Member of the Milkayak Huarpe ethnicity
|Regions with significant populations|
|Spanish; formerly Huarpe|
|traditional tribal religion|
The Huarpes or Warpes are indigenous inhabitants of Cuyo, in Argentina. Some scholars assume that in the Huarpe language, this word means "sandy ground," but according Arte y Vocabulario de la lengua general del Reino de Chile, written by Andrés Fabres in Lima in 1765, the word Cuyo comes from Araucanian cuyum puulli, meaning "sandy land" or "desert country".
Huarpe people settled in permanent villages beginning in the 5th century CE. About 50 to 100 people lived in a village, making them smaller than Diaguita settlements. They were agrarian people who grew corn (Zea mays), beans, squash, and quinoa (Chenopodium quinoa). Towards the 15th century, Huarpe territory expanded into the current Argentinian provinces of San Luis, Mendoza and San Juan and even on the north of the Neuquen Province. They inhabited between the Jáchal River at north, to the Diamante River at south and between the Andes and Conlara Valley on San Luis. They were never fully part of the Incan Empire, but were influenced by Inca culture and adopted llama ranching and the Quechua language after 1480.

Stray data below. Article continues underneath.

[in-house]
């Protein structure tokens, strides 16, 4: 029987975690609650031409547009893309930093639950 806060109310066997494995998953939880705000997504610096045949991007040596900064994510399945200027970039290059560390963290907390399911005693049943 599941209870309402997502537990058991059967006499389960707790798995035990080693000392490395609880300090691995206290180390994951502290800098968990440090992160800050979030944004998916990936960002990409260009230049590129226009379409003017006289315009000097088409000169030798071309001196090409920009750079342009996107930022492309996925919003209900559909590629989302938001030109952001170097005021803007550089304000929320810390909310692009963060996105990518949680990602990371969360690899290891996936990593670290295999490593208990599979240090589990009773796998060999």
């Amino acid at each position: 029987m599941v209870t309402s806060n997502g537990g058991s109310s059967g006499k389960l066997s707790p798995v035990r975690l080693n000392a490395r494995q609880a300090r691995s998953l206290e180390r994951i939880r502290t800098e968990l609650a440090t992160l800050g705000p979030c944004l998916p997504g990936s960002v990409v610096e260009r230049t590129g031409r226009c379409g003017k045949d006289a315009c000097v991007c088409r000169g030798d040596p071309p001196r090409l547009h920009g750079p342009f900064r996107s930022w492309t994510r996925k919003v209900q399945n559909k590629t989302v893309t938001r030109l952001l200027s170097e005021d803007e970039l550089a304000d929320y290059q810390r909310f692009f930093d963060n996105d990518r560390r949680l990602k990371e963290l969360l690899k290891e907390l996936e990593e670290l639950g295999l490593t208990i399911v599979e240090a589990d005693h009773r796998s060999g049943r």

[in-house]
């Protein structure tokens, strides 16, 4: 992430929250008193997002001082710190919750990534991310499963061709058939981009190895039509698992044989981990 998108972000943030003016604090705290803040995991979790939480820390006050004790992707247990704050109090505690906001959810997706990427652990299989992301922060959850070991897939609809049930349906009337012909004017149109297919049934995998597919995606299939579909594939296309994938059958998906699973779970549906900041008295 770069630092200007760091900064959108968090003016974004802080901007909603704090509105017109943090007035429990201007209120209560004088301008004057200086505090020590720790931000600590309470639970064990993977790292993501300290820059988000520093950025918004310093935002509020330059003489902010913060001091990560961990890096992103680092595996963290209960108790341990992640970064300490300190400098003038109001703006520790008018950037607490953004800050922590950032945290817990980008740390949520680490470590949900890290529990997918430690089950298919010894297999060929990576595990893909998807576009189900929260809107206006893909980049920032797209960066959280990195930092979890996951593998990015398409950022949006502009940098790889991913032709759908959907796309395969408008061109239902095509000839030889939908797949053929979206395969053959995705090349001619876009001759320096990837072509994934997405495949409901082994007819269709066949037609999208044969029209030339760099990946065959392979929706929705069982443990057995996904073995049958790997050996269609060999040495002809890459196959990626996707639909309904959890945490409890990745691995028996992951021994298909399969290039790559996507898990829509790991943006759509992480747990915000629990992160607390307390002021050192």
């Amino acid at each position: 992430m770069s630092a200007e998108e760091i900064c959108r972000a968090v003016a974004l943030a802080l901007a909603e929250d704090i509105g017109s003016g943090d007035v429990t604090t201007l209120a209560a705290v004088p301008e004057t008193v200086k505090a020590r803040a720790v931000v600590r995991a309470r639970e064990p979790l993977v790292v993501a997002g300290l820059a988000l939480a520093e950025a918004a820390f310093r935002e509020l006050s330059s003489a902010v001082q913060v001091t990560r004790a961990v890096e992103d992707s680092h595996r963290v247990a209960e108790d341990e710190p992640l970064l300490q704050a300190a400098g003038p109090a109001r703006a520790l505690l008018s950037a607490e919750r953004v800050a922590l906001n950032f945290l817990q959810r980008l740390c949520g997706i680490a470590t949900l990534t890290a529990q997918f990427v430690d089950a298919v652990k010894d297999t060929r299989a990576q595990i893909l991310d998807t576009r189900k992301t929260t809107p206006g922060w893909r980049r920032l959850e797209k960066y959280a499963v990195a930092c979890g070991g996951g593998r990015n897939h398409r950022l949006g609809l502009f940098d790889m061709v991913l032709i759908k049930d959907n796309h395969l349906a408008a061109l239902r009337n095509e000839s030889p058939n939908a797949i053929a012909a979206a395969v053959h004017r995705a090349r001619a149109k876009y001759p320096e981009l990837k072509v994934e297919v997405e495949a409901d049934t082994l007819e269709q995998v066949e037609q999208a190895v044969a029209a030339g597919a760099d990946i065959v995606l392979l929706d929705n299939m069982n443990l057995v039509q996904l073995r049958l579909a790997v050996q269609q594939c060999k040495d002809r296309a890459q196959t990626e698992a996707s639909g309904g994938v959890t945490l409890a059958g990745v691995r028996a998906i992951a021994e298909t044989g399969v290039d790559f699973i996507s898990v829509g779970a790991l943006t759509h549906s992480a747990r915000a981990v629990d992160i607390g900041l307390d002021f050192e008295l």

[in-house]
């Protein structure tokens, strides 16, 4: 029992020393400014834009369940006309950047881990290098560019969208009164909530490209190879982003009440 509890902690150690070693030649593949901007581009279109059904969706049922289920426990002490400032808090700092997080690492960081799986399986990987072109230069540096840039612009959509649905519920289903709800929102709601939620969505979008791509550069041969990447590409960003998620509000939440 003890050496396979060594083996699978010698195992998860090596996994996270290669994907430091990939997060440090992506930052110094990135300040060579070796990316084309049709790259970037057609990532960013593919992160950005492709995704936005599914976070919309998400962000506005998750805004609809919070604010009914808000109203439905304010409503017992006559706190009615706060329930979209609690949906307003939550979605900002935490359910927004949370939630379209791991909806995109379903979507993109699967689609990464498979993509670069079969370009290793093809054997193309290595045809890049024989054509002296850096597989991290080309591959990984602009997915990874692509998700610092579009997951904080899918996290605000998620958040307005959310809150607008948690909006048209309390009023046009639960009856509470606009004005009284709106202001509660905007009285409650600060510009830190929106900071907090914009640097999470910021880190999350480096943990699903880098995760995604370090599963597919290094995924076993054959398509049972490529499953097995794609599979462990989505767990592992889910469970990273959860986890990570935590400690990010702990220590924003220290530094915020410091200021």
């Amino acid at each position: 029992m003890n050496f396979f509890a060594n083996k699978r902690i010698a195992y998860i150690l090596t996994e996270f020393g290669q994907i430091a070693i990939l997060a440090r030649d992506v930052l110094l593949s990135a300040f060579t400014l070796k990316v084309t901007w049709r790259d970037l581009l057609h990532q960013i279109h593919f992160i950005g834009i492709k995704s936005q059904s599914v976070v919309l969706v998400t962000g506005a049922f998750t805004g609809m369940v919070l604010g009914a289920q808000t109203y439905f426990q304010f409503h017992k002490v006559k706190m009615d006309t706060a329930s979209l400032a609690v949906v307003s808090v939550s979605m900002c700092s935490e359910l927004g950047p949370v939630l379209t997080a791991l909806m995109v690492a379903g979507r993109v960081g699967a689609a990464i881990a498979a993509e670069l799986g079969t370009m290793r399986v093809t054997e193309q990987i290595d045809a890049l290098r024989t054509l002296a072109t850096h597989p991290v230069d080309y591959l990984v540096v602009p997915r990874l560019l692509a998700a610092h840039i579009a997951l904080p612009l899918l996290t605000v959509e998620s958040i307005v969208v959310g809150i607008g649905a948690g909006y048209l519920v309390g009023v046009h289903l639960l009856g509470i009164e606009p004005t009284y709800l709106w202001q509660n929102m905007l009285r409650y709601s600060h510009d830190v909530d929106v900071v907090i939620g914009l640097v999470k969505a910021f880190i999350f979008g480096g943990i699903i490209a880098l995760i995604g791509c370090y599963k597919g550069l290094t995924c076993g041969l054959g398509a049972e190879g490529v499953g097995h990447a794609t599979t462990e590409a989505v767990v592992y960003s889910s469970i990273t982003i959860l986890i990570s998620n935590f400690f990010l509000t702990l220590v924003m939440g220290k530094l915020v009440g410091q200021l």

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- (Spanish) Information about the Huarpe culture
- (Spanish) Web site about the Huarpe culture
- (Spanish) Espejos culturales. Ethnography Map of the Huarpes territory.